Here, I shortened it and wore as a coat. With the fake leather parts of the tights, it almost looks like high boots in this picture. I wish...

Under the coat, I wore a vest and shirt, and a Victorian-ish high
collar, Steampunkishly combined with a 18th century inspired stock. Two watches, for the poor hurried Rabbit.

The hat is a very cheap one I bought from a shop with party accessories. The ears I made myself from fake fur, fabric, sturdy metal wire, and lots and lots of hot glue. I then added some gears to make it clearly recognizable as steampunk.

All in all, I am very happy with the result. It was comfortable to wear (except for being a bit hot since I was so covered up), and I have wanted a menswear steampunk costume for a while. And it feels good to give the coat this second life!

måndag 2 juli 2018

Jacket for work

I made a jacket for work. It is based on my most commonly used pattern: Truly Victorian 460, 1885 bodice. By now, I have adapted that pattern to fit me, so I did not want to redo all that work that for pattern for a fitted modern jacket. I just made it smaller in the low back, where the bustle normally is.

On the back, I made a griffin using hand braided soutache braid. Some of you might recognize the logo of the truck company Scania. Yes, I do like my new work...

It took some time to sew: since I wanted as sleek and minimalistic look as possible, I made most of the finishing by hand, to avoid visible seams.

Now I look forward to wearing it for work tomorrow!

torsdag 21 juni 2018

Bow-tie blouse

A while ago, I made a bow-tie blouse. Swedish readers may recognize why, but here I just say that for some days, it was a feminist statement to wear a bow-tie blouse. I made the blouse quickly and improvised in an evening, just to be able to wear it as a manifestation. I did not even bother to serge the fabric edges, as it did not seem to be fraying. It is not a type of garment I normally wear, so I was quite surprised when it turned out both that I really liked it and that it was very comfortable. The fabric is from my stash. Apparently,  the slightly stretchy polyester fabric worked better for a loose modern blouse than for the 1890 dress - who could have guessed! The pattern is my own.

tisdag 10 april 2018

First International Random Turn of the century Meetup

Last Saturday, I went to the First International Random Turn of the century Meetup. Or was it the Swedish-Russian Costumed Small-town Walk-and-talk? Or just the smallest meeting you could have without talking to yourself (which I often do, but that is not the point here!)?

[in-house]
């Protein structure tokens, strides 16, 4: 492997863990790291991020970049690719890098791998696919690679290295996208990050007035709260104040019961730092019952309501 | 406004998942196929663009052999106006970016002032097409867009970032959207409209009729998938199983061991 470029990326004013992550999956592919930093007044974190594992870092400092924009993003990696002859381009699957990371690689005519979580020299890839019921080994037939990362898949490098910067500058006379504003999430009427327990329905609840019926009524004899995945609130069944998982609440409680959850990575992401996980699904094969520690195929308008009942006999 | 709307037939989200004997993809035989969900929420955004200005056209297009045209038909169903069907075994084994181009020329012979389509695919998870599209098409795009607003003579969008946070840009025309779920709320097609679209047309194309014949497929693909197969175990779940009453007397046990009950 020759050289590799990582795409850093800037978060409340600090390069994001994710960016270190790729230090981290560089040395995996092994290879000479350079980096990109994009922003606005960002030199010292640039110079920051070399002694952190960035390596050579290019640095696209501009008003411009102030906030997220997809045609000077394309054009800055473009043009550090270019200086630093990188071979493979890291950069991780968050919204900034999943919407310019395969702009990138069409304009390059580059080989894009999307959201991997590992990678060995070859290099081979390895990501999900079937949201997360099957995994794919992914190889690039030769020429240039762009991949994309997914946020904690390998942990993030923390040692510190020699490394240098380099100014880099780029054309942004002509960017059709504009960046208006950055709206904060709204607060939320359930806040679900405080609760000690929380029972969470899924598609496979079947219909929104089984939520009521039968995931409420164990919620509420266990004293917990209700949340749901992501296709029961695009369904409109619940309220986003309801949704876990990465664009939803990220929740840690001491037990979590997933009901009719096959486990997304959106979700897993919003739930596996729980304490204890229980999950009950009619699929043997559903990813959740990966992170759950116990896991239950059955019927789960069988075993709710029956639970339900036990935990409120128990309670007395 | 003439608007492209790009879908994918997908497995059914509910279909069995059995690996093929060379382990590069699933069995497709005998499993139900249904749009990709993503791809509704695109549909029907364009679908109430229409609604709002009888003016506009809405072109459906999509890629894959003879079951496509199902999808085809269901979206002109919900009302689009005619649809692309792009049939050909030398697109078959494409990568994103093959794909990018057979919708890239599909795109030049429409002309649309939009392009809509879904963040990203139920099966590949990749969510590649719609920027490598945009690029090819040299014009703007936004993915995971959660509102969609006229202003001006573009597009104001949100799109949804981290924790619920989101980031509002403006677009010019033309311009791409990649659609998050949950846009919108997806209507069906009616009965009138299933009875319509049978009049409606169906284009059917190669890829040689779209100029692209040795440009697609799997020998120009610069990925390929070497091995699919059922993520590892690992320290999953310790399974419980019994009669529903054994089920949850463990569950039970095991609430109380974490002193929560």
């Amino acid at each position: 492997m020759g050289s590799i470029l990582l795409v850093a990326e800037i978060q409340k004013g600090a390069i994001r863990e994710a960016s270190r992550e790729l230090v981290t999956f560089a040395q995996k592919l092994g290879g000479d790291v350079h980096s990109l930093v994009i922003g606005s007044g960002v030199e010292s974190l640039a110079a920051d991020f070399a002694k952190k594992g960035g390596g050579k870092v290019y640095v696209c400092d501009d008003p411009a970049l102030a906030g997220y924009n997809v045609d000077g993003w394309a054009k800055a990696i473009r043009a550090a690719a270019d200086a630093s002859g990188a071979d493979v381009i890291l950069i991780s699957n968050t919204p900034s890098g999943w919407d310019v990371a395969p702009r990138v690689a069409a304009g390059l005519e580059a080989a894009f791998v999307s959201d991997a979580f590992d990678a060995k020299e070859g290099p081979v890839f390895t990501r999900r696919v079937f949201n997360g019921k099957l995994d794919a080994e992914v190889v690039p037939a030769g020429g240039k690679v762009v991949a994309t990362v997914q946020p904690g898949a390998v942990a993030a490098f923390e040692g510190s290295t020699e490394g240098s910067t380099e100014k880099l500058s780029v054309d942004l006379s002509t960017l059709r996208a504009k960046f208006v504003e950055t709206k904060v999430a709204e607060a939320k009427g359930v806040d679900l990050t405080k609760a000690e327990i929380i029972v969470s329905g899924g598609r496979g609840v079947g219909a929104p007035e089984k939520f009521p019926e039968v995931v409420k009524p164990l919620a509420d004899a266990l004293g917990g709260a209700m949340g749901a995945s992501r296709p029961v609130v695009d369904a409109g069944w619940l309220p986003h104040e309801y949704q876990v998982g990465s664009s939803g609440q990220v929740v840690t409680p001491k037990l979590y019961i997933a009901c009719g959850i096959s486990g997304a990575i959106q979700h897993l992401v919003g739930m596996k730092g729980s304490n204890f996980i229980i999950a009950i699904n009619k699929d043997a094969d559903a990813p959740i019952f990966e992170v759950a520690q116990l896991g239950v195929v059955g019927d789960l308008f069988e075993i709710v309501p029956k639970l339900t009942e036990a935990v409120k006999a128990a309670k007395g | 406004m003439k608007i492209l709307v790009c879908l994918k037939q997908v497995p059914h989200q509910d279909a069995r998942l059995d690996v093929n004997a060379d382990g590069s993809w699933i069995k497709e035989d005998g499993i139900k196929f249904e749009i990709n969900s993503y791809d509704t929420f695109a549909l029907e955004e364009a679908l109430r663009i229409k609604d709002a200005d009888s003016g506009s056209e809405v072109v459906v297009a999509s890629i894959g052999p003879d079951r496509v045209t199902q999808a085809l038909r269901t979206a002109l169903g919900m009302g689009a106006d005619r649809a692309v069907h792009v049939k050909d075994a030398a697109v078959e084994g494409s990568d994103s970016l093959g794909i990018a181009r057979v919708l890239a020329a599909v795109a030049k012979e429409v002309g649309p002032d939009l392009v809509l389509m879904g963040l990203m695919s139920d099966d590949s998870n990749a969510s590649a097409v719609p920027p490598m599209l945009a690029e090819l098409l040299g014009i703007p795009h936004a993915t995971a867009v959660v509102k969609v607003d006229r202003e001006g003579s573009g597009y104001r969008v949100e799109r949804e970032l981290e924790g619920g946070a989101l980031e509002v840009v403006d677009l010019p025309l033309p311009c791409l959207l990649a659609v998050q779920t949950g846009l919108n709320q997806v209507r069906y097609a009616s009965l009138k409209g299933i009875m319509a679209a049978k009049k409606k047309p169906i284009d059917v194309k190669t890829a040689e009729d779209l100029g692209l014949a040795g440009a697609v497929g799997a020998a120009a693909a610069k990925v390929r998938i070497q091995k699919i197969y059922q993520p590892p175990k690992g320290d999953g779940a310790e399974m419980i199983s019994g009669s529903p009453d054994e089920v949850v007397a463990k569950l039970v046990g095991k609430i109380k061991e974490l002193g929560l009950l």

But let me start from the beginning. Since some weeks ago, I had gotten desperate for a costuming event. As almost all costumed events around seems to be in the late spring or summer, I had to fix it myself. I decided to just ask in the fb group for Svenska 1800-talssällskapet (Swedish 19th century society) if someone wanted to dress up and come to Nyköping and have fika (coffee and sweets). Luckily for me, Daria Romanova answered, and we arranged to meet last Saturday.

We started at a nice Caffè, and soon discovered that we had lots to talk about.

Except for nice company and very sweet sweets, they also had very very large tea cup - my cup was so large that it took me a while to realize it was a tea cup and not some bowl put on my tray for a mysterious reason... But I guess it goes well with my quite large hat.

We then took a walk, on the look for beautiful houses. Daria lives in St Petersburg but are moving to Stockholm, so I was honored to show her a small Swedish city. (But I guess most Swedish cities are small, if I remember right St Petersburg in itself have a larger population than all of Sweden.) We found nice houses, cold wind, and got quite a bit of attention. Nyköping is proud of being a very old city, and tend to focus on the medieval times, when King Birger imprisoned his brothers Duke Magnus and Duke Valdemar and threw away the key. I definitely think our small "reenactment" was more civilized. This also means that the people of Nyköping probably see some 14th century dresses in the summer, but very few 1905 and 1910 ones in April.

The day passed quickly and we hardly had time to go home to me and look in some costuming books.

All in all, I am glad that I asked, and that I dared to meet up with a stranger, although it was a stranger with the same interest. Costume event does not need to be large or have lots of things planned to be fun! Have you made or been to a small informal meeting? How was it? Please comment and tell!

Also, check out Darias work on Instagram, nickname Romanova_art  - she is a very skilled costumer!